This is an excerpt from Israeli and Palestinian Voices: A Dialogue with Both Sides.
Peace between Israelis and Palestinians does not require them to agree on the events which comprise their respective histories. Instead, it necessitates a mutual acknowledgement of the injustices each has suffered.
In August 2005, the world witnessed an extraordinary event when, after thirty-eight years of occupation, the Israeli government pulled 7,800 settlers out of the Gaza Strip without any serious incidents. Many of the soldiers, sympathetic to the settler movement and the violent protests, did not want to be ejecting fellow Jews from their homes. Yet they performed their duties admirably and with great care so as not to harm the civilian population. The world saw the power of moderation transcending the forces of extremism, something which has rarely been seen before in Israel.
As I watched the coverage on television, I imagined how wonderful it would be if that same moderation was extended to Palestinian civilians at the military checkpoints. In my mind’s eye I saw an Israeli soldier apologizing to a Palestinian man twice his age for having to carry out a body search, or to an old woman obliged to wait hours in a long line in the hot sun. For one fleeting moment I dared dream of a day when both peoples would dwell side-by-side in peace. After all, Jews and Arabs are both indigenous to the Holy Land, and since ancient times have lived as neighbors, and often as close relatives through intermarriage. Why then in the 21st Century is our thinking not more sophisticated; why can we not create the same amicable living conditions that existed for long periods in ancient times?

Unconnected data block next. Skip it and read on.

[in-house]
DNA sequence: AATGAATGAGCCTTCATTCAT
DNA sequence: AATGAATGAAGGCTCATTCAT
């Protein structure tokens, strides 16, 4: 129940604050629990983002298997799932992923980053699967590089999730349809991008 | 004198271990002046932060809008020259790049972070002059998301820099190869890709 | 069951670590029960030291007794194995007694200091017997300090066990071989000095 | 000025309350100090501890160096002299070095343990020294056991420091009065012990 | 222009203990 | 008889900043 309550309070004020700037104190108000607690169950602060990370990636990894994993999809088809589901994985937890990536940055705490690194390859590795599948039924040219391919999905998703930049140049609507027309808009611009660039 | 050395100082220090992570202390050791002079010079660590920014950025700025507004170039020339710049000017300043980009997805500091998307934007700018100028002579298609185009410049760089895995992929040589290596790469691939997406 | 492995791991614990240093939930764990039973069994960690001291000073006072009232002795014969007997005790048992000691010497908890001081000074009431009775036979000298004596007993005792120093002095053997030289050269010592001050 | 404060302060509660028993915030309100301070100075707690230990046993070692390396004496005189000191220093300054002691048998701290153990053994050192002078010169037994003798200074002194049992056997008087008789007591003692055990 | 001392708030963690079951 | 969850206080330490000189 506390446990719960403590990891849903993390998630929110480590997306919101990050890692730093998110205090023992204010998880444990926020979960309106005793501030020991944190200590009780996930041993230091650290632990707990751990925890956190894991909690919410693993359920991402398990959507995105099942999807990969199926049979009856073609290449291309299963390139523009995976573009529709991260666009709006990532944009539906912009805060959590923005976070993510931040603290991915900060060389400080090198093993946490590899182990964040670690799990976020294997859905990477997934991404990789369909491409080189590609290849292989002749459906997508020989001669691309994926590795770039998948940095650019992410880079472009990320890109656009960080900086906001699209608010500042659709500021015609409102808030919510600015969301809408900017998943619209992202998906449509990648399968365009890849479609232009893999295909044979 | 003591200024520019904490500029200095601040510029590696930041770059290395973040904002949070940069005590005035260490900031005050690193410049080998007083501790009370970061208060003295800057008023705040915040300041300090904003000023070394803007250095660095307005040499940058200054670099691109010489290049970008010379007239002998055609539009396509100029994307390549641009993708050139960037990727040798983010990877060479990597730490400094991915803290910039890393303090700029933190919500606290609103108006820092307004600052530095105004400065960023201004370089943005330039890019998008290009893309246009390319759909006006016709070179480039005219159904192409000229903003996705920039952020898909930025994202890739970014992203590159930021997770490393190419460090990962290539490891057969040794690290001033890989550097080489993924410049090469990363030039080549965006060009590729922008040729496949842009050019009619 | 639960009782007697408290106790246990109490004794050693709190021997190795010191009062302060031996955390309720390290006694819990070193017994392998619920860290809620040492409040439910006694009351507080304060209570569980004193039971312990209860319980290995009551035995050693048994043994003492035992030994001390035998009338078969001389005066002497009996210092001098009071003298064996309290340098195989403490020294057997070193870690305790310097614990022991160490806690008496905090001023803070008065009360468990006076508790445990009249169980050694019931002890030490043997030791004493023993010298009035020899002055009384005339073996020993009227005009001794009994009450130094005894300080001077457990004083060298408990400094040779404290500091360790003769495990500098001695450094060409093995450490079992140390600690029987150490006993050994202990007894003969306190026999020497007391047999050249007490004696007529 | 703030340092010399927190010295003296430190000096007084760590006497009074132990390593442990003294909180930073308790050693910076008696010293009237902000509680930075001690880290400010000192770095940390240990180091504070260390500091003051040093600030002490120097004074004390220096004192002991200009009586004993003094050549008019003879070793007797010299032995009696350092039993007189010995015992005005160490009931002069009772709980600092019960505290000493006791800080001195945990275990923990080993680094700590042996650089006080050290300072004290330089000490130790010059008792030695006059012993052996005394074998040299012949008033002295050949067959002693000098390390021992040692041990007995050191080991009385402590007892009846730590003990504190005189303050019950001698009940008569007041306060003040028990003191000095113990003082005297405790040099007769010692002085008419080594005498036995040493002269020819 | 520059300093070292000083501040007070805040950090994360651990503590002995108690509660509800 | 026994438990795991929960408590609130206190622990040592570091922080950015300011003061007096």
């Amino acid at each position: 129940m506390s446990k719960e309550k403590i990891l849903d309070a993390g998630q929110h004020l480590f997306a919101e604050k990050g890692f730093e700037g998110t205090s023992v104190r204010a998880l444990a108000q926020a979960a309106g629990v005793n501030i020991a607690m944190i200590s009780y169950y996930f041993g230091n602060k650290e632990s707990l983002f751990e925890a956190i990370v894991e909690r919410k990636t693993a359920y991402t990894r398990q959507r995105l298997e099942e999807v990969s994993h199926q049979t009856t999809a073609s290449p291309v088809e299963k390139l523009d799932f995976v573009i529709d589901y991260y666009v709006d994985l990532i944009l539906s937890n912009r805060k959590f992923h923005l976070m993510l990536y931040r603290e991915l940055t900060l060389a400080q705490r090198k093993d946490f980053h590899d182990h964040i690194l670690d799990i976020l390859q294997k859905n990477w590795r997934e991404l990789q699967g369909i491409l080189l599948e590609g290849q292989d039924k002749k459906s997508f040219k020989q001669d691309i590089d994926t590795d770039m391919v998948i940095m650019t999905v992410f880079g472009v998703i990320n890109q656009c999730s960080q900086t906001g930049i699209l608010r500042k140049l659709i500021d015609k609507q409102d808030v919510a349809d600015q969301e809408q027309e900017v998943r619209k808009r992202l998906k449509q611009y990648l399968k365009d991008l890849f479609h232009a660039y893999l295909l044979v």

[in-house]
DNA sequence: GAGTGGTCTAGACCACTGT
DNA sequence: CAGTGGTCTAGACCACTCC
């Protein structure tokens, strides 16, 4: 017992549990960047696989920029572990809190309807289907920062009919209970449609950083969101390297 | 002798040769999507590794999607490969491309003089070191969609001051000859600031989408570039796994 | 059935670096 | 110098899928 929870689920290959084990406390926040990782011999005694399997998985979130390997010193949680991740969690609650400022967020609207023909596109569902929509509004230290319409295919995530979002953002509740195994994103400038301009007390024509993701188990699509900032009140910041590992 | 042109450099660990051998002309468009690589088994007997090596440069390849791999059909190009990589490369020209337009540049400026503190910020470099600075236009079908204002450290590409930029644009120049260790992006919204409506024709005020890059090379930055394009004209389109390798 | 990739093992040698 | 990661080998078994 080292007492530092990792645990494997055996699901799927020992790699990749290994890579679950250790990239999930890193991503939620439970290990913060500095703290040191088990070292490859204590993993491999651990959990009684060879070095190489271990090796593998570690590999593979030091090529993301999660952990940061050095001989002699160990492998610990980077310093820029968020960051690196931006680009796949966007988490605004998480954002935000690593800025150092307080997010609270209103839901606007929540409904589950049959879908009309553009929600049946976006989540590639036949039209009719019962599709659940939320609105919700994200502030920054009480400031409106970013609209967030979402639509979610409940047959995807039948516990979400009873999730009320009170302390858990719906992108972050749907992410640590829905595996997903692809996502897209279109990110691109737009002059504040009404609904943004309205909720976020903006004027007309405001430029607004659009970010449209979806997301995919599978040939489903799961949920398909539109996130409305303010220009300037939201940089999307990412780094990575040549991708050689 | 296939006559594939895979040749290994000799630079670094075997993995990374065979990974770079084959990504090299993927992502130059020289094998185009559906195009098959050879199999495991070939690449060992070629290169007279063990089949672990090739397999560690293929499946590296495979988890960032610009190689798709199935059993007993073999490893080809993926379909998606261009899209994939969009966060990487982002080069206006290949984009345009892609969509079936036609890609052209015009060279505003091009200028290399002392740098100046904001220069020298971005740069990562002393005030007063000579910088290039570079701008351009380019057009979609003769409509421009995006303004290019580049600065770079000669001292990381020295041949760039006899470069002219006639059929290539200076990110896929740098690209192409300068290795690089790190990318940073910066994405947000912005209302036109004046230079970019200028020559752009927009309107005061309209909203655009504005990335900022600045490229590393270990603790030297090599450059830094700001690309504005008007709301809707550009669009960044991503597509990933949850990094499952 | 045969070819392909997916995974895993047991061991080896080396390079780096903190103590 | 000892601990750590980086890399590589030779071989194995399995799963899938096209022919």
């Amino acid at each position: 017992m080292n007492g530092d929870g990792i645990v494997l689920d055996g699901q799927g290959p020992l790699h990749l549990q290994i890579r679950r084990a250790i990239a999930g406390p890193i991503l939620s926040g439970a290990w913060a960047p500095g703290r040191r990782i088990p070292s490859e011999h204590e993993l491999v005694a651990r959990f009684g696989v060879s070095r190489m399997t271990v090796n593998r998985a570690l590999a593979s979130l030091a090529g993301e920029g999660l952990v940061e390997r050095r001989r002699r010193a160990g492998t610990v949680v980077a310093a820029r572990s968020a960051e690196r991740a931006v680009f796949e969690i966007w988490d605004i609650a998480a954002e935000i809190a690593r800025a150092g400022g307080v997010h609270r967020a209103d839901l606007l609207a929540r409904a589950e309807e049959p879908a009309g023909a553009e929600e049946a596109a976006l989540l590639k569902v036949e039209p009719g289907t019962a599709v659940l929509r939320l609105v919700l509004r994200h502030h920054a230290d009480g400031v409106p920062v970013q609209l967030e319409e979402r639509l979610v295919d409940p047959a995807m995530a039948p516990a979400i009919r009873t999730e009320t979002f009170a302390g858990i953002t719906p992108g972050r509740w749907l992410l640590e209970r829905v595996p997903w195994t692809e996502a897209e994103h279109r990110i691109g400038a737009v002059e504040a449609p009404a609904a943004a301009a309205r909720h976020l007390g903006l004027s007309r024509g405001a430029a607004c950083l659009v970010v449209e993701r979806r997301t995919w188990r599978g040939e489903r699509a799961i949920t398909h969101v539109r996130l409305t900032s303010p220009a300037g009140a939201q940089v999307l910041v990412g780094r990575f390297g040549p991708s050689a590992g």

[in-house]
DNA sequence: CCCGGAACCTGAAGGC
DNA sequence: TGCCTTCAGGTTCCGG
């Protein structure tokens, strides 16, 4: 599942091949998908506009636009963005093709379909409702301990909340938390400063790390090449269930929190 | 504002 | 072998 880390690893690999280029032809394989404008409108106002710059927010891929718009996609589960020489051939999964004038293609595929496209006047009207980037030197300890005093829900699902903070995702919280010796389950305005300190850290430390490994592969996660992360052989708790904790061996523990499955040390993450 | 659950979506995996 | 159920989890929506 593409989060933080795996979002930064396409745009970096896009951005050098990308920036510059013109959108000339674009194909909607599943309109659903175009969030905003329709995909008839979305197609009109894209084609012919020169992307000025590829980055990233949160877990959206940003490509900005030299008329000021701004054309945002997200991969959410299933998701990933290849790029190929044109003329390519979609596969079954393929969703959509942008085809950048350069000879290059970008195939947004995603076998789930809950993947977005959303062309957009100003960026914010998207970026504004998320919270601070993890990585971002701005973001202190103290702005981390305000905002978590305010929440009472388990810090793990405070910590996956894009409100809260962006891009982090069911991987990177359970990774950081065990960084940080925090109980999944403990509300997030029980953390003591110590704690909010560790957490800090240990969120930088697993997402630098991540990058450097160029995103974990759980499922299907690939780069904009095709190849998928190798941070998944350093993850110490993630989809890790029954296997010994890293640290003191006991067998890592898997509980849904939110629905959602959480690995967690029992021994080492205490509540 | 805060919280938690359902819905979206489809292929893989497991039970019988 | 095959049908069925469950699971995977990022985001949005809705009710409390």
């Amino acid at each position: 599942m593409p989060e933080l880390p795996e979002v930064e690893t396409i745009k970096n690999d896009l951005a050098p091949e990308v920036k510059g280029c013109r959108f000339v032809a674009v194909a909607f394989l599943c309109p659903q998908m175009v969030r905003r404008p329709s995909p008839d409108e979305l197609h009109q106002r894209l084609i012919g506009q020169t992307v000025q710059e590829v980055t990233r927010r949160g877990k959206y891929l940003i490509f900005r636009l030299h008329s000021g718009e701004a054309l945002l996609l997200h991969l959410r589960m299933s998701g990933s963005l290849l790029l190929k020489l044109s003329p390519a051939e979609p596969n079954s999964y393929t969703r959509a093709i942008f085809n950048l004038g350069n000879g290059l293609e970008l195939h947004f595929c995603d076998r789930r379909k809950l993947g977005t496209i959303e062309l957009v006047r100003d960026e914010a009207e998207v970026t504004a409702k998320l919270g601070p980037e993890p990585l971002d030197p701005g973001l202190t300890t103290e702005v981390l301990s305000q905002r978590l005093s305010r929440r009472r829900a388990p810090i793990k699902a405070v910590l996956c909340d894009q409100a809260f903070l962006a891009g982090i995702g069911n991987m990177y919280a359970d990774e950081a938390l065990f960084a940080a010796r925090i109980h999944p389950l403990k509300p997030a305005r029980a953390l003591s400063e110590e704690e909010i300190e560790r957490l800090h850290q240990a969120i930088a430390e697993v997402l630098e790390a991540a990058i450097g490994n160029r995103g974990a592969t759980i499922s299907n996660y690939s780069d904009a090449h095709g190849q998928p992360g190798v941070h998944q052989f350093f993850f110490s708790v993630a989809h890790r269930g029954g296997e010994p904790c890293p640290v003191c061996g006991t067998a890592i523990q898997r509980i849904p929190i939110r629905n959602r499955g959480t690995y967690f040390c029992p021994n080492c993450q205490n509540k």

The Palestinians are ethnic cousins of the indigenous Jews of ancient Canaan, and have shared a presence in this land for thousands of years. From prehistoric times this tiny area of the Middle East has witnessed a twisting continuum of factions, with one city or state rising and then falling. Empires have come and gone. More significantly, the fleeting power of people and ideologies has emerged and disappeared, sometimes almost with a trace. Egyptians, Assyrians, Babylonians, Macedonians, Romans, Israelites, Philistines, Crusaders, Arabs, Ottoman Turks, and finally the British, can all claim strong historical connections to this land either through bloody warfare or benign conquest.
The multitude of ruins in the Golan Heights—contested since the Amorites first dominated it in the 3rd Millennium BCE—and Tel Megiddo—a town in northern Galilee where historians believe more battles have been fought than anywhere else in the world—bear witness to the vulnerability of the most powerful armies. Time after time the inhabitants have been slaughtered, driven into exile or subjugated under a new political power which held sway for a few centuries.
Who are the rightful claimants to this ancient land? Does the Jewish claim that they were driven out by the Romans two thousand years ago override the Palestinian Arabs’ claim that as descendants of the inhabitants of ancient Canaan, they too have a right to this land?
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